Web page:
Nowadays, there are a few things our smartphones can’t do. They’ve gotten so powerful and integrated into our lives that it’s easy to argue that they are more important than computers.
Unsurprisingly, cybercriminals now frequently target smartphones because of all the valuable data they can contain. Meanwhile, disguised malware continues to show up in app stores despite Google and Apple trying to root it out.
The McAfee 2020 Mobile Threat Report (PDF) notes that hackers harm smartphone users in various ways, including stealing information, hiding malware, serving unwanted ads, and more. Here are the warning signs that you should be on the lookout to keep your smartphone and data safe.
Your Smartphone is Acting Strange
Over time, it’s natural for smartphones to start getting a little slow. But if your new Samsung Galaxy suddenly can’t load a YouTube video, you might have a problem. Pay attention to some of these performance issues:
- Are web pages taking a long time to load?
- Does your battery drain quickly?
- Are you exceeding your cellular data limits?
- Does your phone feel hot?
- Are you having difficulty performing basic phone functions or changing settings?
If any of this seems familiar, you may have downloaded a malicious app or file that is harming your phone’s performance.
Unexplained Apps or Activity
With so many apps on your phone, it can be easy to lose track of them. But you know yourself. If you fear flying and suddenly have thirteen travel apps, something isn’t right.
Unexplained apps, along with other irregular activities like calls, messages, and emails you didn’t send, sign a hacker that has gotten into your phone. They may be using your device to pose as you and send malware to your friends and family.
Pop-Ups, New Browsers, Redirects
One of the most common forms of malware involves serving ads that direct users to less than reputable sites. If you’re getting a flood of ads or your browser settings have been changed to land you on pages constantly, you’re not trying to navigate to, then this is another major clue that your phone has been hacked.
What You Should Do If Your Phone Has Been Hacked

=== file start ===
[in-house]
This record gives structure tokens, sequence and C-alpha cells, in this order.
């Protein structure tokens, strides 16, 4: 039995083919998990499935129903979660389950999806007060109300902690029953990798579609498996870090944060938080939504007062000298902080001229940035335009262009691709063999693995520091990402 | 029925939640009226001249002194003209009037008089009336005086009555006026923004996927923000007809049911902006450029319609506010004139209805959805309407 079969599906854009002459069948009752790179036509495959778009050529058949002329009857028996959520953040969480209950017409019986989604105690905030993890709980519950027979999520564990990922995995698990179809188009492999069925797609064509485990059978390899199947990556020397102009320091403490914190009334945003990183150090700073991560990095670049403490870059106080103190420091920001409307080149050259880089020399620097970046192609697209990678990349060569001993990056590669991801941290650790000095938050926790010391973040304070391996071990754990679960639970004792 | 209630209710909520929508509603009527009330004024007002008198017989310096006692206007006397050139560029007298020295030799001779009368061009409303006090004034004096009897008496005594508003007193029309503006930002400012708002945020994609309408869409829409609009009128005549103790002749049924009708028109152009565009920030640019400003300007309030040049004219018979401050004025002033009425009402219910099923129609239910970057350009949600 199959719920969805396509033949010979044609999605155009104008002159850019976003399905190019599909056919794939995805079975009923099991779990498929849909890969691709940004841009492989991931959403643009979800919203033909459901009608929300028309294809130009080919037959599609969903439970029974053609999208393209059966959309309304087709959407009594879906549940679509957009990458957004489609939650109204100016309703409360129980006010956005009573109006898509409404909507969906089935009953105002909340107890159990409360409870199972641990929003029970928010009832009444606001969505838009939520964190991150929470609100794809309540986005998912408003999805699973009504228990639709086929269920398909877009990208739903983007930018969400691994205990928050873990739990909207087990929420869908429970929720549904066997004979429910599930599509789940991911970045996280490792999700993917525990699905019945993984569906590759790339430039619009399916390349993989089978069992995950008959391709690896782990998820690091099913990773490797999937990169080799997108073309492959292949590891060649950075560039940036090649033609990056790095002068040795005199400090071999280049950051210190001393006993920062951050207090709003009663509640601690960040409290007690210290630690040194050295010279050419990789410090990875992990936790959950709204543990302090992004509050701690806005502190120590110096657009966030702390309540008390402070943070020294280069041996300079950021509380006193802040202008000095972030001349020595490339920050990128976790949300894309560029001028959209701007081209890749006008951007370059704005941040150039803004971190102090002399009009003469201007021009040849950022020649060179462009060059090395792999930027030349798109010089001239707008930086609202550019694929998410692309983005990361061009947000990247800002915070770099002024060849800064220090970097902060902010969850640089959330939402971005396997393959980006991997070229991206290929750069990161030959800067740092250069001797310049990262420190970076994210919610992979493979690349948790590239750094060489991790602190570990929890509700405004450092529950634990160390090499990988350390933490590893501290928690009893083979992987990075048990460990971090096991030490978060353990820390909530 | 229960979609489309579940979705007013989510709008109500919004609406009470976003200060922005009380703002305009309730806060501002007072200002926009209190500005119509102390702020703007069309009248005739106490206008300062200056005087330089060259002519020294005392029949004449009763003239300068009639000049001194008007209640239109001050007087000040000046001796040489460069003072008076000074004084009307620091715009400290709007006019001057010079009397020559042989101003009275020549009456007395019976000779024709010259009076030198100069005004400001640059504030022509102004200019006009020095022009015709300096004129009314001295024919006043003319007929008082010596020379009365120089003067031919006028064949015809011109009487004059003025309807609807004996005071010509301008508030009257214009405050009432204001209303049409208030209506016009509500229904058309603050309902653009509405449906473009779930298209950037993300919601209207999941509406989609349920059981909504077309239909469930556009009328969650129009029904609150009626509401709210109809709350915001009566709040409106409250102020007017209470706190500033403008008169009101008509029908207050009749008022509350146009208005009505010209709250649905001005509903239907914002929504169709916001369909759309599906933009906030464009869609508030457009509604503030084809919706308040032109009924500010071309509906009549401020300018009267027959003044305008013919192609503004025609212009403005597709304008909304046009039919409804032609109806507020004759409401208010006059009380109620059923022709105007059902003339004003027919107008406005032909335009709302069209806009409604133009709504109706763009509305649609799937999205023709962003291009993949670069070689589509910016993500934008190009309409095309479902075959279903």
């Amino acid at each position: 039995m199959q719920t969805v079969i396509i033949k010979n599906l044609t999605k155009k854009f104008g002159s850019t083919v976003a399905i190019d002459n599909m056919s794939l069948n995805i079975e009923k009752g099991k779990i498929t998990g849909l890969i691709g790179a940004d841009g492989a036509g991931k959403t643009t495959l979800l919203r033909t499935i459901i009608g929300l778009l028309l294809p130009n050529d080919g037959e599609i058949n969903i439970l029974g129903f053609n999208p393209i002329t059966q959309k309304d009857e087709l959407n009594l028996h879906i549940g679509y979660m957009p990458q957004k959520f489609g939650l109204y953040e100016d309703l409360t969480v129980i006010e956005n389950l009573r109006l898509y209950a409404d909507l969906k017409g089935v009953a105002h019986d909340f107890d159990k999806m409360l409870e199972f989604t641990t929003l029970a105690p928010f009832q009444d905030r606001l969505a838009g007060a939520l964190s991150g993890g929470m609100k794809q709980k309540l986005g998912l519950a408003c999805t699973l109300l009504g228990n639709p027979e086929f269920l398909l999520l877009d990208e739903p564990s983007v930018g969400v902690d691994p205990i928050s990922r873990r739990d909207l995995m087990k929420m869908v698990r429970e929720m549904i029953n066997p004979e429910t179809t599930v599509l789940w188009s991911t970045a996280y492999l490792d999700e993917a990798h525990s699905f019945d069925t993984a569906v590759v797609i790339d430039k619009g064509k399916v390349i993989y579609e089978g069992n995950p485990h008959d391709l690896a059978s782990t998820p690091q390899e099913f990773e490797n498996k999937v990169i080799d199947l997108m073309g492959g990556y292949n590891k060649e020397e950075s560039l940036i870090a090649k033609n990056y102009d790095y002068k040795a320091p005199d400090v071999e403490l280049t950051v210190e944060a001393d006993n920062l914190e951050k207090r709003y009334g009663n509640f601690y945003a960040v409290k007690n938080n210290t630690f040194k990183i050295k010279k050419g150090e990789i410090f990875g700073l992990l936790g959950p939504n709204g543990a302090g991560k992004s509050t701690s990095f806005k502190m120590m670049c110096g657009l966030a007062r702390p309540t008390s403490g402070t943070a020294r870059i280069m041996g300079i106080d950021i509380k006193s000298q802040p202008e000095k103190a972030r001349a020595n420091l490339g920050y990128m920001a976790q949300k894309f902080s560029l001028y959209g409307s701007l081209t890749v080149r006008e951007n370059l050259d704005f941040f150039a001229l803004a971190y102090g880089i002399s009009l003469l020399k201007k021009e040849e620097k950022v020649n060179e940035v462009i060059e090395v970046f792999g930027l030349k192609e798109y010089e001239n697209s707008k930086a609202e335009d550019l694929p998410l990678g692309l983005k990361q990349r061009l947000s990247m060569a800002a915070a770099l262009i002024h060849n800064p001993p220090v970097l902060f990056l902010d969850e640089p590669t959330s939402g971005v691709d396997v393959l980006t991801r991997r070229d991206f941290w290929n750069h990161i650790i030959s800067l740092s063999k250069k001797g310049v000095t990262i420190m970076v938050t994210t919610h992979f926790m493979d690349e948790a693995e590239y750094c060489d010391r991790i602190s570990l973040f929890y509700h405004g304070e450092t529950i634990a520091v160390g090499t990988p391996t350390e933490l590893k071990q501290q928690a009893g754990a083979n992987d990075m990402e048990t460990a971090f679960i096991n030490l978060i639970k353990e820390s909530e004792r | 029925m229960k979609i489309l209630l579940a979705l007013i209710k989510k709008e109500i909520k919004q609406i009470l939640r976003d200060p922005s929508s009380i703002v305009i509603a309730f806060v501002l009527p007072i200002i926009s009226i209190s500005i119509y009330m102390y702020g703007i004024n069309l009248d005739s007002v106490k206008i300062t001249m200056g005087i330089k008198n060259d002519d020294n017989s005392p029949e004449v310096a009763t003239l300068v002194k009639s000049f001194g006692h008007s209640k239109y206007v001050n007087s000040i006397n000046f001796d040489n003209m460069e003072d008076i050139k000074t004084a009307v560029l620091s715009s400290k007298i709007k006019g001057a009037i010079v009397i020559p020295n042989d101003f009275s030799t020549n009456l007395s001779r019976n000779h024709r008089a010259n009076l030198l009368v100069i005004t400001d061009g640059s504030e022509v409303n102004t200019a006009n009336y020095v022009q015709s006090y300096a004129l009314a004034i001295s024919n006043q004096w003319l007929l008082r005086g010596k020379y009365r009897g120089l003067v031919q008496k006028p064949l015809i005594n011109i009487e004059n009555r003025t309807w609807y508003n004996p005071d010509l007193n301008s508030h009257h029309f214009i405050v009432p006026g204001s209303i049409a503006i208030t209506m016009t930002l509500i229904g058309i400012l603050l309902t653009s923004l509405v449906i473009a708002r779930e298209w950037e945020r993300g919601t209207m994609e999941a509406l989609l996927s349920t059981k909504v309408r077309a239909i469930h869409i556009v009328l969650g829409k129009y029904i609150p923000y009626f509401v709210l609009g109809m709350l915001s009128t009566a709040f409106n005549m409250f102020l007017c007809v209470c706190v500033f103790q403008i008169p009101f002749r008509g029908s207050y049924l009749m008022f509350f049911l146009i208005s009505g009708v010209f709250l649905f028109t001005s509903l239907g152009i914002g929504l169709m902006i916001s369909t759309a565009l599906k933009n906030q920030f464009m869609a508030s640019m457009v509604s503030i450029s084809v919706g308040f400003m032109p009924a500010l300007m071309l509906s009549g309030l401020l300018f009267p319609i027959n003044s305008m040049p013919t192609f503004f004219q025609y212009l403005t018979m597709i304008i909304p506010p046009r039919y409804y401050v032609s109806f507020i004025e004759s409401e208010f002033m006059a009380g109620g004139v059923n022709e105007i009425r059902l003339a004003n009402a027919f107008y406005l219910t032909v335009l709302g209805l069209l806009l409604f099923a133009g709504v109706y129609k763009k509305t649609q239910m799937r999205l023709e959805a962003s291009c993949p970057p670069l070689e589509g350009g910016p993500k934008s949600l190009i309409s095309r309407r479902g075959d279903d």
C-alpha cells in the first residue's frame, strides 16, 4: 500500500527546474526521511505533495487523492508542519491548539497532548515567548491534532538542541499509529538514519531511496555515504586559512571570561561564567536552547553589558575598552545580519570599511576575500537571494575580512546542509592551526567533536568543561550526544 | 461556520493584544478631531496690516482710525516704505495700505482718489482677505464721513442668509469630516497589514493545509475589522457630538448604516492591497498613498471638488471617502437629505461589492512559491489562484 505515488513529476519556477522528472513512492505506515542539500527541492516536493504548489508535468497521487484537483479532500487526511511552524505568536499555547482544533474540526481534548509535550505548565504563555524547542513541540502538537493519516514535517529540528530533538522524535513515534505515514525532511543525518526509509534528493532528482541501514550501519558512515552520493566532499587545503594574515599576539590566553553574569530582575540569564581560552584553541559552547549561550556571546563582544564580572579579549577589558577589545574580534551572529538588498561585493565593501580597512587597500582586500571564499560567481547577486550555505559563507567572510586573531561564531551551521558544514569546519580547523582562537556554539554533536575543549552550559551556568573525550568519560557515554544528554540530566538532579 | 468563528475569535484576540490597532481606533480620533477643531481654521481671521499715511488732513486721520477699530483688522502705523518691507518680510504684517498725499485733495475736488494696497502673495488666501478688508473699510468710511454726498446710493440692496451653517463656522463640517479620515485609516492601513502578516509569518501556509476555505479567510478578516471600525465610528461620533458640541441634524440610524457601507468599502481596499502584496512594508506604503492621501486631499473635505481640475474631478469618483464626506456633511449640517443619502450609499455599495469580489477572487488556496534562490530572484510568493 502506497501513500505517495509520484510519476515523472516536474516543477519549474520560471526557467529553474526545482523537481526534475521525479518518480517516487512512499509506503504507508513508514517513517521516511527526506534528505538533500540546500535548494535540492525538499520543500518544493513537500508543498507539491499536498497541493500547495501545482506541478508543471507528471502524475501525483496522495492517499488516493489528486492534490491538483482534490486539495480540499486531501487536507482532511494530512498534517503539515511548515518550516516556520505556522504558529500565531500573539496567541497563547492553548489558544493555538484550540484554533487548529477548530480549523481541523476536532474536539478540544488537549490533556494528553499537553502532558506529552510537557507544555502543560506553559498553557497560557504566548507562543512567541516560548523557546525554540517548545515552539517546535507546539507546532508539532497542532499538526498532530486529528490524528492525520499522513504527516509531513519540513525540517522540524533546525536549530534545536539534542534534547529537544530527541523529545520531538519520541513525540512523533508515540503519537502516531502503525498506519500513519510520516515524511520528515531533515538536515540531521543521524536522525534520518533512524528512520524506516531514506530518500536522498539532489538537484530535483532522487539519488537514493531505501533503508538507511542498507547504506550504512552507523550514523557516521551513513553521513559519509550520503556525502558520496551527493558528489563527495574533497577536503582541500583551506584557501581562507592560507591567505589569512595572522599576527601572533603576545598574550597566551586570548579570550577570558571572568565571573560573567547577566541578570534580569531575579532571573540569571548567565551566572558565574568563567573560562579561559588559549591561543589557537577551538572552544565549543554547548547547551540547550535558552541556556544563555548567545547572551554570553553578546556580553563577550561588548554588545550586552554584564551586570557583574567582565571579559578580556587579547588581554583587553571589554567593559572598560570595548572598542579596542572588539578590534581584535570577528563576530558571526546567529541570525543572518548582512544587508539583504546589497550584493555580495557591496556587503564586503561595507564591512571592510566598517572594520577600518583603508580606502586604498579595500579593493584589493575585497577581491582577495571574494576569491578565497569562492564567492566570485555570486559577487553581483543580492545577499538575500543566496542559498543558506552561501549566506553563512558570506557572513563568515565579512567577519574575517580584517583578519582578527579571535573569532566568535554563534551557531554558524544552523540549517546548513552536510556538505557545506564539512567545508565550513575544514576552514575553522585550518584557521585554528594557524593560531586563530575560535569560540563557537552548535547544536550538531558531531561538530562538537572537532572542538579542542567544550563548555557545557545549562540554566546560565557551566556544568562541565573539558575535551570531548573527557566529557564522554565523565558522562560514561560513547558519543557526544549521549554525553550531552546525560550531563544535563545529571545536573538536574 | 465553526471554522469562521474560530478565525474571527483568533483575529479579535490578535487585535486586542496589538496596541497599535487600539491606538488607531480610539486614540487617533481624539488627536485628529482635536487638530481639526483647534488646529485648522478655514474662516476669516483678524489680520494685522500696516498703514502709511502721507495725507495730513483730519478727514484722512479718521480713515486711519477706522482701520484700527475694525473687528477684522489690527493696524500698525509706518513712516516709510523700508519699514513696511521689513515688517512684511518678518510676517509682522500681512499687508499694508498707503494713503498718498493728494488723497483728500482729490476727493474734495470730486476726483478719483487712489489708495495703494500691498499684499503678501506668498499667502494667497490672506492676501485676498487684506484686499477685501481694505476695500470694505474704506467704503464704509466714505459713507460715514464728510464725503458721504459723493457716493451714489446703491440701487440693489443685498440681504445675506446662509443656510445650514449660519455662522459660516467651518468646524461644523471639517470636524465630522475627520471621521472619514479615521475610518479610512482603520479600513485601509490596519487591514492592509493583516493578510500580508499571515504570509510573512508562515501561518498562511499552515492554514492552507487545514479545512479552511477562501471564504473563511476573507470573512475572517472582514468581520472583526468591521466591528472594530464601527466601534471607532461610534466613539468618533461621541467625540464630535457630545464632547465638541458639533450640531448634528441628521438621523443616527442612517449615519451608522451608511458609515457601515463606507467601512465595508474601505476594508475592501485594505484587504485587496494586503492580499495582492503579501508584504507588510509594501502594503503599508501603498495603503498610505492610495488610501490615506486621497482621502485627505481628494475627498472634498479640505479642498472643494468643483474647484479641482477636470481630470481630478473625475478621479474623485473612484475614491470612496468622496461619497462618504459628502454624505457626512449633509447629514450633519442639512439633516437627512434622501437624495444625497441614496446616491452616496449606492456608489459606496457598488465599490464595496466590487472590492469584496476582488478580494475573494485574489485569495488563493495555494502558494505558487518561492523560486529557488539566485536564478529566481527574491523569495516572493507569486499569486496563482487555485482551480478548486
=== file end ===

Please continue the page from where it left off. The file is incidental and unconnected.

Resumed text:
You need to act quickly. The longer a threat actor has access to your smartphone, the more damage they can do.
The first thing you should do is remove the malicious app. It’s likely the malware has been packaged into one of the latest apps you’ve downloaded. So, deleting these apps is essential. However, you might want to go a step further, and factory reset your phone. This has the best ability to remove the malware more comprehensively.
Before you do so, be sure to back up your important data so you can get access to it again later.
Likewise, similar to how you use antivirus software on your desktop computer, you should also use mobile security tools to scan and remove threats from your device.
Finally, to prevent malware attacks on your smartphone in the future, you must avoid public WiFi. Public WiFi is one of the most common places that hackers hide malware to place on unsuspecting victims’ phones. Likewise, they can also use your IP address to track your online activity.
The best advice is then always to hide your IP address. You might be thinking, how do I hide my IP address? It’s quite easy. With a VPN, you both conceal your IP and encrypt your internet connection, making you much safer against digital threats.
After you get a VPN enabled on your smartphone, you create new passwords for your online accounts. Make sure they are unique and complex to make them tough for hackers to crack. This is why you should consider using a password manager to store your passwords securely in a digital vault.
Don’t wait until your smartphone becomes infected. Pay attention to these warning signs and start arming yourself with the right security tools like VPNs, password managers, and mobile security software. There’s no better way to keep your phone safe.
EDITOR NOTE: This is a promoted post and should not be viewed as an editorial endorsement.